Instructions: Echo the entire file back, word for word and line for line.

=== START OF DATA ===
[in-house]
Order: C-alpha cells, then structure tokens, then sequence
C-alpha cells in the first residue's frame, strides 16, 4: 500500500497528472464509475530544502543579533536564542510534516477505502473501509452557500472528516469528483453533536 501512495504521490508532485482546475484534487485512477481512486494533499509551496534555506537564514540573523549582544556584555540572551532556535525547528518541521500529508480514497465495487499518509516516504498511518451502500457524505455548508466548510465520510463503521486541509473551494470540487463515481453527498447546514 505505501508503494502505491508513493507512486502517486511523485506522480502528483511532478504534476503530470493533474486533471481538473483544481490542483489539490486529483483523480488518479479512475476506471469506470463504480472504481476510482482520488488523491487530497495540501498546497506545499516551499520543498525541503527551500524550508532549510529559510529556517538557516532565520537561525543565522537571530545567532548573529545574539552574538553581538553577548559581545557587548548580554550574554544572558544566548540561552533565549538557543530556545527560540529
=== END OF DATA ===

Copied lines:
[in-house]
Order: C-alpha cells, then structure tokens, then sequence
C-alpha cells in the first residue's frame, strides 16, 4: 500500500497528472464509475530544502543579533536564542510534516477505502473501509452557500472528516469528483453533536 501512495504521490508532485482546475484534487485512477481512486494533499509551496534555506537564514540573523549582544556584555540572551532556535525547528518541521500529508480514497465495487499518509516516504498511518451502500457524505455548508466548510465520510463503521486541509473551494470540487463515481453527498447546514 505505501508503494502505491508513493507512486502517486511523485506522480502528483511532478504534476503530470493533474486533471481538473483544481490542483489539490486529483483523480488518479479512475476506471469506470463504480472504481476510482482520488488523491487530497495540501498546497506545499516551499520543498525541503527551500524550508532549510529559510529556517538557516532565520537561525543565522537571530545567532548573529545574539552574538553581538553577548559581545557587548548580554550574554544572558544566548540561552533565549538557543530556545527560540529